There won't be a line to kill the big bad guy.
Speaking with Game Informer about the recently-unveiled Elder Scrolls Online, creative director Matt Firor said that the developers wanted to make the player feel like the hero they were in the single-player games. "You're always the hero, whether you want [to be] or not," he said. "You go out there and kill the dragons. You defeat Mehrunes Dagon in Oblivion. In Morrowind you're up there fighting the Tribunal."
"Those are huge, global, epic things that you don't want to stand in line to do in an MMO," he said. "The last thing you want to do is to have the final confrontation with Mehrunes Dagon as he's stomping across the Imperial City, and you see 15 guys behind you waiting to kill him because they're on the same quest." The TES Online designers were hoping to hit that feeling of "You're awesome, you're the hero" through technology, letting players confront the games' major villains in instanced areas by themselves (or, presumably, with friends).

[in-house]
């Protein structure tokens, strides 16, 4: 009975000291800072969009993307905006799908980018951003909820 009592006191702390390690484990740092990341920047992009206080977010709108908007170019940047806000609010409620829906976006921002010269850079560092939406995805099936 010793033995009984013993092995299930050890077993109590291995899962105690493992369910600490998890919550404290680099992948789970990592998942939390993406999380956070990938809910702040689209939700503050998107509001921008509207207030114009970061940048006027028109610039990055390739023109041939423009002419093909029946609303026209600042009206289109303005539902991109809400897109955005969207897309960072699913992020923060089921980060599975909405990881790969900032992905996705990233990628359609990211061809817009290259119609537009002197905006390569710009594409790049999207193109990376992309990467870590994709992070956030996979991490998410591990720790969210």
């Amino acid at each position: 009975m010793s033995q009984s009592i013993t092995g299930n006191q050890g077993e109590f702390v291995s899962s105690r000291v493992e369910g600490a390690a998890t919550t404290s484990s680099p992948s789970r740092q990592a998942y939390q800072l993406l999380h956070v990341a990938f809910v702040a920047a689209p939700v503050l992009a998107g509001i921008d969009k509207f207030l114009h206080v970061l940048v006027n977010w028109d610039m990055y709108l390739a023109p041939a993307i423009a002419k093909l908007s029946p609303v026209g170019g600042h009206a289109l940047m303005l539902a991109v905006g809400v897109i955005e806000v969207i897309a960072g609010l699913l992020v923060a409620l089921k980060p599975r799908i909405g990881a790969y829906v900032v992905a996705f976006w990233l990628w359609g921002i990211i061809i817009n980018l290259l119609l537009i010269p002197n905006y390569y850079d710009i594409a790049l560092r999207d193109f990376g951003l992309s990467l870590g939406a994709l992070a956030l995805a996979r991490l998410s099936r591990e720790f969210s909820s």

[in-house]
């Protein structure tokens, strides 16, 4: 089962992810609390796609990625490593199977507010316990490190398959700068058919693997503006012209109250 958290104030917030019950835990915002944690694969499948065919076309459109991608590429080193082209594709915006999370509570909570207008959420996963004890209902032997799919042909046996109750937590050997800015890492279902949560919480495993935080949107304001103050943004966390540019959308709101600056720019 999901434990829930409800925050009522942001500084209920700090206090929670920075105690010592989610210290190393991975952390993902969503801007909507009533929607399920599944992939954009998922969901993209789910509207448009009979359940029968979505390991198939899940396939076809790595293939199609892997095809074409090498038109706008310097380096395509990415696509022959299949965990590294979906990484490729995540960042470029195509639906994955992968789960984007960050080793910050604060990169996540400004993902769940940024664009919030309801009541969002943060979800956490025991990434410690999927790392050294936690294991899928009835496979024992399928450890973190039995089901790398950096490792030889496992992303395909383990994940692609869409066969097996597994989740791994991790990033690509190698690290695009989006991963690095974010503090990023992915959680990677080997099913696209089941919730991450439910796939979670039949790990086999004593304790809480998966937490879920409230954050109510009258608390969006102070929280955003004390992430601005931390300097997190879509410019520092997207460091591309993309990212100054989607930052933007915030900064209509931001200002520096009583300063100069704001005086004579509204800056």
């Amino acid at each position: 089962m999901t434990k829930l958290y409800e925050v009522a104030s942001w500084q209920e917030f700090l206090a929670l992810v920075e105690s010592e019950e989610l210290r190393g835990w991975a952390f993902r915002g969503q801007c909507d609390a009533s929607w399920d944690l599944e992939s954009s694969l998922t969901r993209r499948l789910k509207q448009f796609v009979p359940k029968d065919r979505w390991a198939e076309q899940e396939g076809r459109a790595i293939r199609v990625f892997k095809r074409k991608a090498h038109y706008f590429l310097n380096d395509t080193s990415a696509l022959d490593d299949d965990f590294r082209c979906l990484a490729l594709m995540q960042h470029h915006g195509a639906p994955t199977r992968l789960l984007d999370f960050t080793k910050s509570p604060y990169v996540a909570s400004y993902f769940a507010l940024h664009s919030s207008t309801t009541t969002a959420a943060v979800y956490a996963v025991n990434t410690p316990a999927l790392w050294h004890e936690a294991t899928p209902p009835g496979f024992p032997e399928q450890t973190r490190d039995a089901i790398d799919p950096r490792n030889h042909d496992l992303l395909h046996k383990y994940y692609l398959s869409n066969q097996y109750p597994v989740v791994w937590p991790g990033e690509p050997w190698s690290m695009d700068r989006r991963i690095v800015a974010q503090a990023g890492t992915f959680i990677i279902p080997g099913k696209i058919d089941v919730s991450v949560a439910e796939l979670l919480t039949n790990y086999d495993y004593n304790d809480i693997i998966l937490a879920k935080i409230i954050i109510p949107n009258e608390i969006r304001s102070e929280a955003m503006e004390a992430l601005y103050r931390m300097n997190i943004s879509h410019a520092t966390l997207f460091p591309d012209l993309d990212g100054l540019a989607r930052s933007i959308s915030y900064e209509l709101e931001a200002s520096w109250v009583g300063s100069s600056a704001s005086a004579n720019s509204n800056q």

"We have a whole part of the game that's 100% solo, which is the main story," he said, which would let players be the hero and see the world react to them.
Firor said that the team didn't want the game to fall into MMO conventions - where if you're adventuring in a new area and you see a ruined tower to the left and a town in front of you, you go to the town first so you can get the quests that will eventually take you to the ruined tower. "To me, that's dumb," he said. "In The Elder Scrolls games, if you see something interesting, you go over there and you find something to do ... you get something to do right there, you get rewarded, and then you can go to the town."
"You don't have to do things in a certain order. You can go to the tower, and then you might see an interesting camp of bandits in the distance, so you go there and you have something else to do."
I can appreciate Firor's sentiment, but I do think that if players want content that's "100% solo," the MMO genre may not be for them.
Check out the full interview, including thoughts on The Elder Scrolls Online's endgame and raiding, over at Game Informer.
Source: Game Informer